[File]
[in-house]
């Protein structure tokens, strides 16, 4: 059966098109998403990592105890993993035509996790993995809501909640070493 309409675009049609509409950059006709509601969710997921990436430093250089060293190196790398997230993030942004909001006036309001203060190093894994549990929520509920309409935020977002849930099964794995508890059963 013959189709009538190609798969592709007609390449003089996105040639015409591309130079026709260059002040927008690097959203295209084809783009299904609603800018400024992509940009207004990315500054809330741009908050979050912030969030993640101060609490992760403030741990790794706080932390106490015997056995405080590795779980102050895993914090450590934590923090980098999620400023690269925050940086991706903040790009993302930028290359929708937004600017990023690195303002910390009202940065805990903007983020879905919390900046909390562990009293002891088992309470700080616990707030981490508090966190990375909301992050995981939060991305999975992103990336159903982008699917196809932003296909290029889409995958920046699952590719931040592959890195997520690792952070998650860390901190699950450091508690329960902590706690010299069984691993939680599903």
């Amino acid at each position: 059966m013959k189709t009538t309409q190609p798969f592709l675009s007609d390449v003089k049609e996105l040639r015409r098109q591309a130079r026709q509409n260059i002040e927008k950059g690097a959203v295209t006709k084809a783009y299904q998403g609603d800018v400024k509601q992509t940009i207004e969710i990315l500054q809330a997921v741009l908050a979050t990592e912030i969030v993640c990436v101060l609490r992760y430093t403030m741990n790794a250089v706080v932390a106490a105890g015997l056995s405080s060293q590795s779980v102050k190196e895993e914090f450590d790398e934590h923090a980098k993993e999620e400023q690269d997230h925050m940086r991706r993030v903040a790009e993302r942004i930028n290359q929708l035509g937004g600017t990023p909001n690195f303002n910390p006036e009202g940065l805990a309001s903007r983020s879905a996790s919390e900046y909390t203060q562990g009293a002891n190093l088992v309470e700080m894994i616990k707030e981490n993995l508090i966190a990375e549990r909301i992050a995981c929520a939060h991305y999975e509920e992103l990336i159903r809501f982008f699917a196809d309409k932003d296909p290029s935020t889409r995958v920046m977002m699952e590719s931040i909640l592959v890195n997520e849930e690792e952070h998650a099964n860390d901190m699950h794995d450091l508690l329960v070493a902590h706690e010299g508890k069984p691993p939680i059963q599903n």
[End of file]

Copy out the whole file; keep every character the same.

[in-house]
């Protein structure tokens, strides 16, 4: 059966098109998403990592105890993993035509996790993995809501909640070493 309409675009049609509409950059006709509601969710997921990436430093250089060293190196790398997230993030942004909001006036309001203060190093894994549990929520509920309409935020977002849930099964794995508890059963 013959189709009538190609798969592709007609390449003089996105040639015409591309130079026709260059002040927008690097959203295209084809783009299904609603800018400024992509940009207004990315500054809330741009908050979050912030969030993640101060609490992760403030741990790794706080932390106490015997056995405080590795779980102050895993914090450590934590923090980098999620400023690269925050940086991706903040790009993302930028290359929708937004600017990023690195303002910390009202940065805990903007983020879905919390900046909390562990009293002891088992309470700080616990707030981490508090966190990375909301992050995981939060991305999975992103990336159903982008699917196809932003296909290029889409995958920046699952590719931040592959890195997520690792952070998650860390901190699950450091508690329960902590706690010299069984691993939680599903």
């Amino acid at each position: 059966m013959k189709t009538t309409q190609p798969f592709l675009s007609d390449v003089k049609e996105l040639r015409r098109q591309a130079r026709q509409n260059i002040e927008k950059g690097a959203v295209t006709k084809a783009y299904q998403g609603d800018v400024k509601q992509t940009i207004e969710i990315l500054q809330a997921v741009l908050a979050t990592e912030i969030v993640c990436v101060l609490r992760y430093t403030m741990n790794a250089v706080v932390a106490a105890g015997l056995s405080s060293q590795s779980v102050k190196e895993e914090f450590d790398e934590h923090a980098k993993e999620e400023q690269d997230h925050m940086r991706r993030v903040a790009e993302r942004i930028n290359q929708l035509g937004g600017t990023p909001n690195f303002n910390p006036e009202g940065l805990a309001s903007r983020s879905a996790s919390e900046y909390t203060q562990g009293a002891n190093l088992v309470e700080m894994i616990k707030e981490n993995l508090i966190a990375e549990r909301i992050a995981c929520a939060h991305y999975e509920e992103l990336i159903r809501f982008f699917a196809d309409k932003d296909p290029s935020t889409r995958v920046m977002m699952e590719s931040i909640l592959v890195n997520e849930e690792e952070h998650a099964n860390d901190m699950h794995d450091l508690l329960v070493a902590h706690e010299g508890k069984p691993p939680i059963q599903n």